What? Obama-Care Bipartisan? Yes.
As of early March 2010, it appears likely that the Senate bill which passed on Christmas Eve 2009 will be approved in the House of Representatives and signed into law by President Obama. Subsequent reconciliation modifying the bill to meet objections of House members may or may not succeed. But the Senate bill is so far reaching that House modifications would not reduce in any meaningful way the federal government’s future control over health insurance and delivery of health care services.
How did this come to be? In November 2008, voters rebelled against Republican Members of Congress and President George W. Bush, having previously rebelled against Republicans in the November 2006 mid-term elections, handing control of both houses of Congress to Democrats. Republican losses in 2006 were largely due to six years of spend-and-spend. President Bush did not veto a single spending bill during 2001-06, even the bill with the "bridge to nowhere." They also enacted the largely unfunded Medicare Part D prescription drug benefit entitlement. Republicans under Bush turned several years of budget surpluses under Clinton into a string of endless deficits.
Democrat gains in the November 2008 elections were astonishing, well beyond the predictions of pundits, pollsters, politicians, and political scientists. Democrats won very close races in Montana (Jon Tester), Missouri (Claire McCaskill), Virginia (Jim Webb), New Jersey (Bob Menendez), Rhode Island (Lincoln Chafee), and Minnesota (Al Franken). Altogether Democrats won 59 seats (Lieberman caucuses with Democrats, raising the total to 60). Sixty is exactly the number needed for cloture to shut off filibusters and bring bills to the floor of the Senate for a vote that only requires 51 "ayes" for passage.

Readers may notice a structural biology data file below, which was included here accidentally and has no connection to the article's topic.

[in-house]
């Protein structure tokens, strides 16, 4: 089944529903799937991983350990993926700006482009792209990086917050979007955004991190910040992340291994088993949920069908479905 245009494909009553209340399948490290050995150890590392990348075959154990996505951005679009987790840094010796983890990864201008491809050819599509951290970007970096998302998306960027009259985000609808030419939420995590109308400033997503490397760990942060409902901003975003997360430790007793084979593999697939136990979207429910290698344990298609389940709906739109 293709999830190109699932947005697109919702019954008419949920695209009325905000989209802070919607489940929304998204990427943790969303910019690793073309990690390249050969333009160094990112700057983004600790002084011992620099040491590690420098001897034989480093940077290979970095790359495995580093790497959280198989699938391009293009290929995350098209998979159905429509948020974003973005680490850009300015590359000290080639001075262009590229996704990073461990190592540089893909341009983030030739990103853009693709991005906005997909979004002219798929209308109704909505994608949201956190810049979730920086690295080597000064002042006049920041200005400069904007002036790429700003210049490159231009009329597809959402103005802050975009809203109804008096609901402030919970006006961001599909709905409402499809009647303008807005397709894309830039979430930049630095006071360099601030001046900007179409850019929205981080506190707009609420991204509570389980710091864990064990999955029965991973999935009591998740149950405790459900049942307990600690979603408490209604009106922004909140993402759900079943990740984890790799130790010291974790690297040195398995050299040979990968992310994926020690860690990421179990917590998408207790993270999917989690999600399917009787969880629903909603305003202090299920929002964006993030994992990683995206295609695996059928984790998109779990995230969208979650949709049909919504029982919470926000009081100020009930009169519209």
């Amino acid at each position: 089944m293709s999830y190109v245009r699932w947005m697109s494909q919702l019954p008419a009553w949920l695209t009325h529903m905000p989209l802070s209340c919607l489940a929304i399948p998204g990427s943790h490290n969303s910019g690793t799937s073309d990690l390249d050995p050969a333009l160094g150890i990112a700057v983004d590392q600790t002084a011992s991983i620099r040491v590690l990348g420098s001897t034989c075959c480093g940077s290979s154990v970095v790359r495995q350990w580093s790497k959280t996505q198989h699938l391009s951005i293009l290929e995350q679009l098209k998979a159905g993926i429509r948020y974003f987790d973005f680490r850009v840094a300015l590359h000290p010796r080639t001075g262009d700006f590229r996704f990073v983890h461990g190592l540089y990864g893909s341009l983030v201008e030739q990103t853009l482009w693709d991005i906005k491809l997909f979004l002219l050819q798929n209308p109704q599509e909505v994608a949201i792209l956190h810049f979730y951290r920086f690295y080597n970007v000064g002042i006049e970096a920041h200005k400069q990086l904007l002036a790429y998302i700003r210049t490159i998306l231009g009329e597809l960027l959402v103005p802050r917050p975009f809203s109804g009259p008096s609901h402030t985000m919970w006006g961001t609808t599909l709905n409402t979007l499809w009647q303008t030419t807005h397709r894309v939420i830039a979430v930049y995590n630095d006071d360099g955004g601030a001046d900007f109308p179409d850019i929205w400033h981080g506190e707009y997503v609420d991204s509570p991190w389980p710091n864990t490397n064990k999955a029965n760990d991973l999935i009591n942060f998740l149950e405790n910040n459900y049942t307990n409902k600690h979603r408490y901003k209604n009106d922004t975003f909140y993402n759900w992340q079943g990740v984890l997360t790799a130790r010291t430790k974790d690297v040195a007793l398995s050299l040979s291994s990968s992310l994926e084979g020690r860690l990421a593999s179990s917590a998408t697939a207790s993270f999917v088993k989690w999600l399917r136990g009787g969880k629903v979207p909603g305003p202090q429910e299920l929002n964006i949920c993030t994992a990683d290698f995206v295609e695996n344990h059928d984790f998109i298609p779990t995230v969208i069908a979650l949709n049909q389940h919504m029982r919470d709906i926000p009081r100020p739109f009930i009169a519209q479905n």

Republicans have only themselves to blame for Democrat control of the White House, a large majority in the House of Representatives, and a filibuster-proof majority in the Senate. Republicans laid the foundation for Democrat governance, and passage of Medicare Part D removed a large measure of legitimacy required to successfully oppose Obama-Care. It is in this regard that Obama-Care can be said to be bipartisan.
If Obama-Care in any form becomes law, stay tuned for an analysis of new and higher taxes.